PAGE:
By Bill Covaleski
I have Etta James singing I’d Rather Go Blind playing in my head as I write this. Her take on the song is languid, soulful and resolute. More a statement than a lament. It’s perfectly aligned with the sobering news I have to deliver to you, so if you have it on your playlist, cue it up now.
Barely two weeks ago I was enjoying a great Philly Beer Week break by lunching with a friend at Garces Trading Company. While the two of us savored an outstanding appetizer — thin sliced asparagus and goat ricotta drenched in a porcini vinaigrette — I somewhat morbidly mused out loud: “If you had to make the terrible choice of losing your vision or your sense of taste, which would it be?” Simultaneously and immediately, both of us pronounced, “vision.”
As disturbing as this self-imposed dilemma may sound on the surface, the response and reasoning that come from considering it lead to a greater understanding of one’s priorities. For both of us, the sensual appeal of flavor trumped the impact that the visual world impresses on our brains. To never savor the bracing bite of a Tettnang-hopped pilsner or the cool harmony of malt and hops in a cask-conditioned beer ever again? I simply could not survive that reality. Hopefully, I’ll never have to make that call.
Unfortunately, there was a challenging call that did have to be made at Victory Brewing Company. Those of you who have been fortunate enough to have peeked behind the artisanal/industrial curtain by touring our brewing operations over the last 15 years, consider yourself lucky. You have a memory that no one else can now achieve. As of July 4, we are choosing taste over vision. The world will go “blind” to our brewery operations as tours will no longer be available.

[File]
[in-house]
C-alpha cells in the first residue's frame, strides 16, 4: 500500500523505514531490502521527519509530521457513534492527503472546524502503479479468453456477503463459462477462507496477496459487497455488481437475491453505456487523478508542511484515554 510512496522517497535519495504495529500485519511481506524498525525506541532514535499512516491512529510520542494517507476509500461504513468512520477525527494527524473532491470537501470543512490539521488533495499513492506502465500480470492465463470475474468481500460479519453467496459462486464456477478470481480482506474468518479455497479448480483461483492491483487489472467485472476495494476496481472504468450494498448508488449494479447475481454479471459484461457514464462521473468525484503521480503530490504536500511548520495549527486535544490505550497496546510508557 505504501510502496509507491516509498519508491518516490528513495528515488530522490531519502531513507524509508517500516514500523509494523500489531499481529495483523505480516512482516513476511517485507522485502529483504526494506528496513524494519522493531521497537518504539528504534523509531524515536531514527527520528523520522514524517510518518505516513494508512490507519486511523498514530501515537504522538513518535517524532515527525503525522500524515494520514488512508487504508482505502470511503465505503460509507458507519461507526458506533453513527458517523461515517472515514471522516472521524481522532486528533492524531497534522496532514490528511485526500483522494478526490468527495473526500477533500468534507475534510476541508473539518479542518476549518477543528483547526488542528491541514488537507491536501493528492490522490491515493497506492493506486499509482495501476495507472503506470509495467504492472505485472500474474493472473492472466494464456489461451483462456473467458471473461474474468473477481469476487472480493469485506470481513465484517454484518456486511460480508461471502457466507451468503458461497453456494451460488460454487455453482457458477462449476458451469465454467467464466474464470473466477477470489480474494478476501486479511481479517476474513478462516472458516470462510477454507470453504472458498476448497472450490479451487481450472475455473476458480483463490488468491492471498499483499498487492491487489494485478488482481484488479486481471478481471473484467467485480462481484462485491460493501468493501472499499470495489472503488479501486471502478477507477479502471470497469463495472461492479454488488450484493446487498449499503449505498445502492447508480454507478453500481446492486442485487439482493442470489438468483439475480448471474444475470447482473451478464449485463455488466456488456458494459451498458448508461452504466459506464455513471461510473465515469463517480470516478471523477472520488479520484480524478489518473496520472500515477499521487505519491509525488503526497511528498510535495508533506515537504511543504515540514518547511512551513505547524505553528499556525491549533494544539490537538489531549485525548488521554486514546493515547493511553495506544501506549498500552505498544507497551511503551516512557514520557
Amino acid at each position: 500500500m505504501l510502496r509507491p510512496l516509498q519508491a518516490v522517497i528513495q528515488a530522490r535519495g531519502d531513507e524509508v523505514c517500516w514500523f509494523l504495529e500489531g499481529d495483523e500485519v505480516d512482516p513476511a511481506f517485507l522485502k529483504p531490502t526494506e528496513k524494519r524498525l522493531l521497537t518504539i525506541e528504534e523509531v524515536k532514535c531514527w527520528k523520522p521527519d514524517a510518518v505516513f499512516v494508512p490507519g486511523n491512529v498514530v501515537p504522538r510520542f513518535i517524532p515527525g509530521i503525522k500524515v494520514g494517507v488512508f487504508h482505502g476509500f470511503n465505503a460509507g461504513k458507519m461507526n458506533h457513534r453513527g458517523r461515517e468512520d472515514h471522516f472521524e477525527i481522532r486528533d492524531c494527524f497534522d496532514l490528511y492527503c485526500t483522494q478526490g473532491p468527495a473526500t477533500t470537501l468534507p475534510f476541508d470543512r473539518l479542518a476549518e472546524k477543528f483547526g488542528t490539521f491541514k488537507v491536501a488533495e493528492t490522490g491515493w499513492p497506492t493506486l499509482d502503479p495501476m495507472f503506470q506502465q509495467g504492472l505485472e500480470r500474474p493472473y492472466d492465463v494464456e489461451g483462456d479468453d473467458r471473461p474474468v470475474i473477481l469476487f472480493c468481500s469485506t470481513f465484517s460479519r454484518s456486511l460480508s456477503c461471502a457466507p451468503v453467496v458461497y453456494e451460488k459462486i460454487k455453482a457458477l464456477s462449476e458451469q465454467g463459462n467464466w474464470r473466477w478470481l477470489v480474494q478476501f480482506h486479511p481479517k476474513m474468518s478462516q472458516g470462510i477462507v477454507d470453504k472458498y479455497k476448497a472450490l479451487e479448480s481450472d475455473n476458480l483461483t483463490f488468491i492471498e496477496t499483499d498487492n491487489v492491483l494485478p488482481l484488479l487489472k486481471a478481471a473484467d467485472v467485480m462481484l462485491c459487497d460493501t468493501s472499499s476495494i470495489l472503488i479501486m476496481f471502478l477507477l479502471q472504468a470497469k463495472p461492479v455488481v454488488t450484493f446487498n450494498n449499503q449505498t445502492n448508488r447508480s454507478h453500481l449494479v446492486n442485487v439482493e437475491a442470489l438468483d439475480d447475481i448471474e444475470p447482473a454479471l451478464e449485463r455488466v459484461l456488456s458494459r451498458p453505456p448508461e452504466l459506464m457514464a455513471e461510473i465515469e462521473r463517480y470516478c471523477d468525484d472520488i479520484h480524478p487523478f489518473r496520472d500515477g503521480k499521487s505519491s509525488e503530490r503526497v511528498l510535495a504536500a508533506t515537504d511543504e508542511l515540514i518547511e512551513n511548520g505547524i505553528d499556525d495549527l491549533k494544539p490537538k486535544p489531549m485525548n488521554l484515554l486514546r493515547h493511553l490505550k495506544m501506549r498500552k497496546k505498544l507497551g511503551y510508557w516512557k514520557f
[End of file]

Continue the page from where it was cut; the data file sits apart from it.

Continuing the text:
Similar to the great dilemma discussion I had over lunch, we evaluated our priorities and needs in order to make this decision. The reality we now face, as brewing and cellar operations become a 7 day a week labor due to swelling orders, is that we cannot safely conduct both tours and business in tight spaces. In essence, you, as a consumer, made the dire decision for us. Your thirst for flavorful Victory beers has stolen your vision of their creation. We are truly sorry to present this news to you. At this time, there is no other option, despite the hand-wringing and postulating that took place during the many meetings we spent discussing this predicament.
So, let Etta soothe your soul and this time modify the lyrics you sing to “… I would rather go blind, boy, than to have you not make beer, for me…”
Please Note: While visiting the brewery for a first-hand tour will no longer be an option, you will still get a glimpse of our behind-the-scenes action through blog posts, videos, and photos.